Saurin, William (1757/8–1839), barrister and attorney general for Ireland, was born probably in the parish of Shankill, outside Belfast, second son of the Rev. James Saurin (d. 1772), vicar of Belfast 1747–72, and his wife Jane (d. 1760), daughter of William Johnston (qv) and widow of James Duff. The family retained a strong sense of its huguenot heritage: his grandfather, Louis Saurin (d. 1749), archdeacon of Derry 1736–49, fled France in 1685. William's brother James Saurin (1760?–1842) was bishop of Dromore (1819–42). Schooled first at the academy of Saumarez Dubourdieu in Lisburn, Co. Antrim, William matriculated into TCD (1775) and graduated BA (July 1778). After two years’ study at Lincoln's Inn, London, he was called to the Irish bar in June 1780. Practising on the Leinster circuit, he made little headway in his first decade in the profession, but picked up some work as an agent in Ulster elections and built up a good reputation among Ulster attorneys. His work as agent for Edward Ward (1753–1812) at the Co. Down election of 1790 greatly enhanced his reputation. In December 1793 he was one of three top-flight barristers acting for the defence in a major Dublin bankruptcy case, and in 1795 he was made KC.
In 1796 he was elected captain commandant of the lawyers’ corps of yeomanry. Though his politics were unmistakably loyalist, he was not involved in action against the rebels in 1798. Having received a patent of precedence from government on 6 July 1796 placing him as barrister next in rank to the prime serjeant, in 1798 he acted as crown prosecutor in several of the trials at a special commission ensuing from the rebellion, including those of John (qv) and Henry Sheares (qv), William Michael Byrne (qv), and Oliver Bond (qv). That summer he turned down the government offer of the post of solicitor general, scrupulously aware that he could not support the proposed act of union. At a meeting of the Irish bar on 9 September 1798 he argued that the measure was ‘dangerous and improper at the present juncture’ (Geoghegan, 51), and would result in a demotion of Irish interests in a united parliament. Claiming that the yeoman oath to uphold the constitution was called into play by the proposed act, he ordered the corps to assemble ‘to take into their consideration a question of the greatest national importance’ (Blackstock, 181). But this both overreached his authority and misjudged the mood of his fellows. The order was cancelled; his colleagues felt it more appropriate to discuss the measure as civilians.
For a month or two he was among those in the yeomanry making noises about mass disbandment. But the futility of such a gesture, together with hints from the executive that he risked being deprived of position within the bar, seems to have settled such unrest. However, Saurin continued to protest against the forthcoming act and in 1799, through the influence of Lord Downshire, was elected MP for Blessington and delivered three more resounding anti-union speeches. In January and March 1800 he roundly asserted that the rights of a nation could not be usurped; that a union imposed on the country, against the will of its people, would have no force; and that popular resistance would be justified. This last claim led the chief secretary, Robert Stewart (qv), Lord Castlereagh, to scold him for ‘jacobinism’. The March debate ended in government victory and Saurin's last speech in the Irish commons, on 26 June 1800, was more resigned. He again refused the post of solicitor general in 1803.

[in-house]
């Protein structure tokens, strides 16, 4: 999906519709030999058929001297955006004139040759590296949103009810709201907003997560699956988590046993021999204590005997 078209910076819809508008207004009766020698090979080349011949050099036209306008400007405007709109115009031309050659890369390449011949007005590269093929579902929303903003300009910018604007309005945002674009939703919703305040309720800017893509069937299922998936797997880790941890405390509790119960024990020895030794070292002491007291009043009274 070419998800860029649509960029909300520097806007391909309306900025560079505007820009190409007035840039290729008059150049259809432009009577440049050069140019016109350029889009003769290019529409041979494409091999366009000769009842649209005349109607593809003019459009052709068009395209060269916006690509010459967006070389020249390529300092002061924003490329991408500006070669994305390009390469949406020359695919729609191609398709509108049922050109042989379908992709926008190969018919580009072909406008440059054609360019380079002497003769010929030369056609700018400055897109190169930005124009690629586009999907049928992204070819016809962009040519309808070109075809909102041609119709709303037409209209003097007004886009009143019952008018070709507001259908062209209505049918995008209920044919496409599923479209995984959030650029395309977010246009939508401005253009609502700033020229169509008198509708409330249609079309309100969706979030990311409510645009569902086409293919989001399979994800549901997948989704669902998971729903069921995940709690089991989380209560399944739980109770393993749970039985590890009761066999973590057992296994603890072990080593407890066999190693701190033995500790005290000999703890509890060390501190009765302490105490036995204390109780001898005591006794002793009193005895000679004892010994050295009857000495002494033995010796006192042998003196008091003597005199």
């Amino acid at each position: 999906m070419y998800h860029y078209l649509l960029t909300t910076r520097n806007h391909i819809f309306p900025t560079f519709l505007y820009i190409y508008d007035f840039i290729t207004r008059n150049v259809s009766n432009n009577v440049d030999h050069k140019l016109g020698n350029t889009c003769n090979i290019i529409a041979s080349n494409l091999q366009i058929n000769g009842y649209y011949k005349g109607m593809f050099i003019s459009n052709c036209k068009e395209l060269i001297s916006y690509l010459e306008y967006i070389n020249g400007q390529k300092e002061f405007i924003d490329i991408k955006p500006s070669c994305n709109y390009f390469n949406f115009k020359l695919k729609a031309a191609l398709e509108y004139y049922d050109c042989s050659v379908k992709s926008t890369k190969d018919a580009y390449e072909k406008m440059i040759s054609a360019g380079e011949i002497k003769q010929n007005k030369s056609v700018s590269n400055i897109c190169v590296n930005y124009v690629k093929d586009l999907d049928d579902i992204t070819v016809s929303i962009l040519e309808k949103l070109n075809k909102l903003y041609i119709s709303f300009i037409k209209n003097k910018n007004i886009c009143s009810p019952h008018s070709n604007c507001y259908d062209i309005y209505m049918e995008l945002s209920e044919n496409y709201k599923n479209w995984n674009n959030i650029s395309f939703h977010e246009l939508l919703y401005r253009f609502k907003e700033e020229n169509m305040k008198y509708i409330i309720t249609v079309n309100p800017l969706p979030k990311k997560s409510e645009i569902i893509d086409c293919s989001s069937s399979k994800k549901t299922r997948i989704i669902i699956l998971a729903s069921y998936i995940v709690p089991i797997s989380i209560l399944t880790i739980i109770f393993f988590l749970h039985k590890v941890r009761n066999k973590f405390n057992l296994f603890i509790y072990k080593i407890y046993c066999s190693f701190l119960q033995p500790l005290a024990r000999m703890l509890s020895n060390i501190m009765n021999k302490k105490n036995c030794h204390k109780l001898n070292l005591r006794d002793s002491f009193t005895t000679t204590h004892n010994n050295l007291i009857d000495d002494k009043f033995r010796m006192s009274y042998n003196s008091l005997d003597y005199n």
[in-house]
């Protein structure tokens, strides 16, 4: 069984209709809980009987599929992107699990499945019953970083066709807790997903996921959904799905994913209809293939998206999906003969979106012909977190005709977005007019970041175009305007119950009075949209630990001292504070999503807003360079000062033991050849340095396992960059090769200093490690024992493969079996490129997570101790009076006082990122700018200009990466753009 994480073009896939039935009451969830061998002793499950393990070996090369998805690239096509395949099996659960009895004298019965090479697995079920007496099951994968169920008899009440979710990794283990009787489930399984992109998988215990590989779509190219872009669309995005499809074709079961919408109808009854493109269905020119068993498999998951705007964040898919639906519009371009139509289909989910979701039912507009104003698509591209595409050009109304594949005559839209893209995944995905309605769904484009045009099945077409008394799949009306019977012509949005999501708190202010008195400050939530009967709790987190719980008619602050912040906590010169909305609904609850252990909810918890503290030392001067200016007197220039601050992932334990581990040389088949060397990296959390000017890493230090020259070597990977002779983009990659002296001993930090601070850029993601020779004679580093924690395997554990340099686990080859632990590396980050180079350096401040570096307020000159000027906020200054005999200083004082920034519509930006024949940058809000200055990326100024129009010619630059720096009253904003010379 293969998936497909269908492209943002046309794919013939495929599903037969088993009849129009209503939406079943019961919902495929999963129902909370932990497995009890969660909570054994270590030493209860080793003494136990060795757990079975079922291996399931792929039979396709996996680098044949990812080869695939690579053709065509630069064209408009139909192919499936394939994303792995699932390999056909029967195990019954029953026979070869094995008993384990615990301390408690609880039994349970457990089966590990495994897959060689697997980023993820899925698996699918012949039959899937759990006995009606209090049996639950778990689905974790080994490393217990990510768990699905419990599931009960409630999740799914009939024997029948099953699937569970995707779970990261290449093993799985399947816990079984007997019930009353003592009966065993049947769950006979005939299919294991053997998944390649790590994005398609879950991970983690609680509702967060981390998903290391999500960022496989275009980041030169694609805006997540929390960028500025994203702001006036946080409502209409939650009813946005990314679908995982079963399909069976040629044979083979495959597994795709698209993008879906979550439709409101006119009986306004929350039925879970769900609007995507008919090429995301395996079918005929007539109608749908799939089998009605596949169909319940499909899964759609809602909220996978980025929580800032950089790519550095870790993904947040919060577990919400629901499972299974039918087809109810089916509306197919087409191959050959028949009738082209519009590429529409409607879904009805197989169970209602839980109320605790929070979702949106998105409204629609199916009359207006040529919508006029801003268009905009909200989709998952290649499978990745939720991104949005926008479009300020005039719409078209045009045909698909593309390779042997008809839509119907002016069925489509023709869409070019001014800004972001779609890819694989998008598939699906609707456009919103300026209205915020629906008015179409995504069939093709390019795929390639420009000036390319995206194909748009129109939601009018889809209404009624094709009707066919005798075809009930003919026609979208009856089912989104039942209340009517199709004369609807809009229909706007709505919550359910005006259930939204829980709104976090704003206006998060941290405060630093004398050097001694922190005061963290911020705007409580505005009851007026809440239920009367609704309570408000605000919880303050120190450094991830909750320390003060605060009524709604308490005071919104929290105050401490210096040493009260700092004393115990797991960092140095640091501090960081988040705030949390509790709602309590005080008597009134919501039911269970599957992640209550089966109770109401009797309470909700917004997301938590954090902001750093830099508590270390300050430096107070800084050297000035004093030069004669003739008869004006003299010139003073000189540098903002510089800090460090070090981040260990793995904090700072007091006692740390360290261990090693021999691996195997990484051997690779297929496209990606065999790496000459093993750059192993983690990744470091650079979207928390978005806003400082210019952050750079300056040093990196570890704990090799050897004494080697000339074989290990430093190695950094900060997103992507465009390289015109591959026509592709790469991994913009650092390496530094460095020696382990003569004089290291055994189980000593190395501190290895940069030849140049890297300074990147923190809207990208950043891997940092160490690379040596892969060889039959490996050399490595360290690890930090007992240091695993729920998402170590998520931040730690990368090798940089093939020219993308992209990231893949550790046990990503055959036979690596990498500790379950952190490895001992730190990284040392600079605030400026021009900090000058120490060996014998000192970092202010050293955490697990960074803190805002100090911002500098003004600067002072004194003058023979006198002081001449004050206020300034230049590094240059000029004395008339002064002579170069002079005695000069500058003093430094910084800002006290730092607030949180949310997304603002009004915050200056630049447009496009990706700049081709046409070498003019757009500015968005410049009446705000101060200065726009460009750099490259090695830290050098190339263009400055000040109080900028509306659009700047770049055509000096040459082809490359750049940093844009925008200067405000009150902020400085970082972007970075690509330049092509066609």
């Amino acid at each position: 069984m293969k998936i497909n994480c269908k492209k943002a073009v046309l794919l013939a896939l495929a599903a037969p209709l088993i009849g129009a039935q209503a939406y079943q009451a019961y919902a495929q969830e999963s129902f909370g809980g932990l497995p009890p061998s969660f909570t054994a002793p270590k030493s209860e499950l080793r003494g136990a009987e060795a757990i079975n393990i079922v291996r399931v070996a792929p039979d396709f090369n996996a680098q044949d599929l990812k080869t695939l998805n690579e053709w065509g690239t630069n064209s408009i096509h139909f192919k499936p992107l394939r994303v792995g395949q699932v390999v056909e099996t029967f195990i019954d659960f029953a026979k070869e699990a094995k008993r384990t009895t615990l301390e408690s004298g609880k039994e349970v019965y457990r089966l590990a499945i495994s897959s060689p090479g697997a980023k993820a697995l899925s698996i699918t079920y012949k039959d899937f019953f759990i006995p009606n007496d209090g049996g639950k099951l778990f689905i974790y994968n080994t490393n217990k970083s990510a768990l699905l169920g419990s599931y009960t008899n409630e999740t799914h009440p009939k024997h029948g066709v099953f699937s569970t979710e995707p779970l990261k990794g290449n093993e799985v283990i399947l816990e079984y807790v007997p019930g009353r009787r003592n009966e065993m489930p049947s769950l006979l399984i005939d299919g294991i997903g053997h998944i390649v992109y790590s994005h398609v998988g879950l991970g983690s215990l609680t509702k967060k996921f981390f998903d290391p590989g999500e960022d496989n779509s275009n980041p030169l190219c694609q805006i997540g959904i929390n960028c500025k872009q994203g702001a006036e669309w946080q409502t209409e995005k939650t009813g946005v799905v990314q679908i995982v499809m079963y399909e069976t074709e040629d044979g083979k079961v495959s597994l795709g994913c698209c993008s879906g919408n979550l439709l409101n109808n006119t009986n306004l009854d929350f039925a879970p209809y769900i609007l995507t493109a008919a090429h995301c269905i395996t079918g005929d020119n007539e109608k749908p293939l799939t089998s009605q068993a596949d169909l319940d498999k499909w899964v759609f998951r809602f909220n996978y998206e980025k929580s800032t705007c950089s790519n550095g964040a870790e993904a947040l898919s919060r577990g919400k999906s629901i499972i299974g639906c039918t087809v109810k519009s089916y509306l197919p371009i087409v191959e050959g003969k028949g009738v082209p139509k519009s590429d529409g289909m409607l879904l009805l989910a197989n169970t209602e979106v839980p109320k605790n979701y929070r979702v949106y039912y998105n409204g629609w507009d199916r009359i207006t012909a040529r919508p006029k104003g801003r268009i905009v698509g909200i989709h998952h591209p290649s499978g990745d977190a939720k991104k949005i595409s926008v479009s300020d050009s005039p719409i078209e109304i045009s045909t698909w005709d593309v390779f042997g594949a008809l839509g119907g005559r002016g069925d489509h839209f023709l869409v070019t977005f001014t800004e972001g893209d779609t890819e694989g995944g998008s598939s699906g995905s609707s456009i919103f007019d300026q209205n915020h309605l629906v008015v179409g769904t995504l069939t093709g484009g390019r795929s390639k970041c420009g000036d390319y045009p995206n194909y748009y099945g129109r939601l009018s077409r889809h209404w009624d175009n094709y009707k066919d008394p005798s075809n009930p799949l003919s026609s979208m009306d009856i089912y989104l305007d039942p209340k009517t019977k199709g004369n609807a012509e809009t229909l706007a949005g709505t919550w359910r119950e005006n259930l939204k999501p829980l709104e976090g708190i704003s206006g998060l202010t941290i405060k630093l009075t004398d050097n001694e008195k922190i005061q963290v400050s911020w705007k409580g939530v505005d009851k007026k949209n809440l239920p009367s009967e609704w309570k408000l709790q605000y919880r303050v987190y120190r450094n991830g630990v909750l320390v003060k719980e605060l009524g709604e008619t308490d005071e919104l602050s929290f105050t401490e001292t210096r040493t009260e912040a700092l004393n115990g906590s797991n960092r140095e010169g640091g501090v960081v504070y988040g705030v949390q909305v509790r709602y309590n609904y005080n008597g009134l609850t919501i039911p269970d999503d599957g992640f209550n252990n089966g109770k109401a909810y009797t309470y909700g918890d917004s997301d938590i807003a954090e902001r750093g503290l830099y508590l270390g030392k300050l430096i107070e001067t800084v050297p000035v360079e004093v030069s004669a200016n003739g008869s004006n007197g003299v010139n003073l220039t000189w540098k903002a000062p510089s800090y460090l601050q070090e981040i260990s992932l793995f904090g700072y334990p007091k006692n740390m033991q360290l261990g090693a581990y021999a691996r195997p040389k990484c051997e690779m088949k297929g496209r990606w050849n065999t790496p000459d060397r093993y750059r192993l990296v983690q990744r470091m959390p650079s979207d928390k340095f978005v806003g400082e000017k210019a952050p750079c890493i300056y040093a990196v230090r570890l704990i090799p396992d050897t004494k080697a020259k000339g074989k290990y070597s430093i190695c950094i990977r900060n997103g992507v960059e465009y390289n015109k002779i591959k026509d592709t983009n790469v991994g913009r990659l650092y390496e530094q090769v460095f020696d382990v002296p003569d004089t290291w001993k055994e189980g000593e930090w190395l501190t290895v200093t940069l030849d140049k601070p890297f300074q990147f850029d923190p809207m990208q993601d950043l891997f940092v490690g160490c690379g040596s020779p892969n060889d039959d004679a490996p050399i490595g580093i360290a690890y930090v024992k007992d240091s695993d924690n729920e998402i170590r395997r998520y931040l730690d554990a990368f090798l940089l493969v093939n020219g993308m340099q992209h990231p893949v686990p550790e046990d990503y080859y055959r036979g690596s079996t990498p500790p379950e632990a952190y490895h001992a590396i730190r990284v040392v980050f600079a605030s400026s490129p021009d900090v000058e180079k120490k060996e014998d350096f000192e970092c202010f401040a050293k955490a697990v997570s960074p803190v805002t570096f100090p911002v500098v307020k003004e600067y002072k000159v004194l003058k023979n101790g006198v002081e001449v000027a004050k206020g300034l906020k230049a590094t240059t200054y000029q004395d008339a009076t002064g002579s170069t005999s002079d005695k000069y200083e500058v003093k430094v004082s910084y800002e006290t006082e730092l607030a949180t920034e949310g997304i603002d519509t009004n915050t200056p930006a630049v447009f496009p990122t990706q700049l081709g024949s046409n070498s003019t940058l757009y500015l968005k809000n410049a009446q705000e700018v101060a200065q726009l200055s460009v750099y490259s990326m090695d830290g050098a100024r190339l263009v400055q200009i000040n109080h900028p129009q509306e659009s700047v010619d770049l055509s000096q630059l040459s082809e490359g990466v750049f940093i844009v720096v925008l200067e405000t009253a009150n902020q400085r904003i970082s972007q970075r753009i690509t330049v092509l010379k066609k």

Offered the post of attorney general in the viceregal administration of Charles Lennox (qv), duke of Richmond, in April 1807, he accepted (perhaps finding the high protestant tone of the new administration to his taste) and took up office on 21 May 1807. As a prominent member of the Orange order, he was well placed to use his powers to appoint ultra-loyalists to the bench and to many lesser places within the legal system. His prejudices also showed in certain indulgences towards protestants: allegations to his office that Lord Norbury (qv), chief justice of the common pleas, trampled the rights in court of a catholic sentenced to death at the Kilkenny summer assizes of 1810 were set aside without inquiry. However, it was the series of clashes between the attorney general and the Catholic Board from 1811 to 1813 that established his ill-repute in catholic opinion. Whether he set in motion the prosecutions of his own accord, or at the behest of the administration, his passionate conviction that Ireland ‘must be either a protestant or a catholic state’ and that ‘he is a utopian who believes he has discovered a nostrum by which it can be both or neither’ (Bartlett, 305), endowed his administration of the laws with a tone of non-negotiable bias. He baldly rejected the catholic aspiration to share in government and sought to use the law to paralyse catholic political organisation. Ordering the arrest of members of the Catholic Board in Dublin in August 1811, he prosecuted the chairman, Edward Sheridan, and Thomas Kirwan (qv) for breach of the convention act of 1793. In November 1811 Sheridan was acquitted and Kirwan fined a small sum after conviction, but Saurin warned that ignorance of the scope of the act would no longer excuse such offences. This was followed up by the arrest and prosecution of Lord Fingall (qv), Lord Netterville, and others for complicity in arranging an illegal meeting in Navan in late August 1811. It became evident in the course of the trial that Saurin was using a spy in the Catholic Board.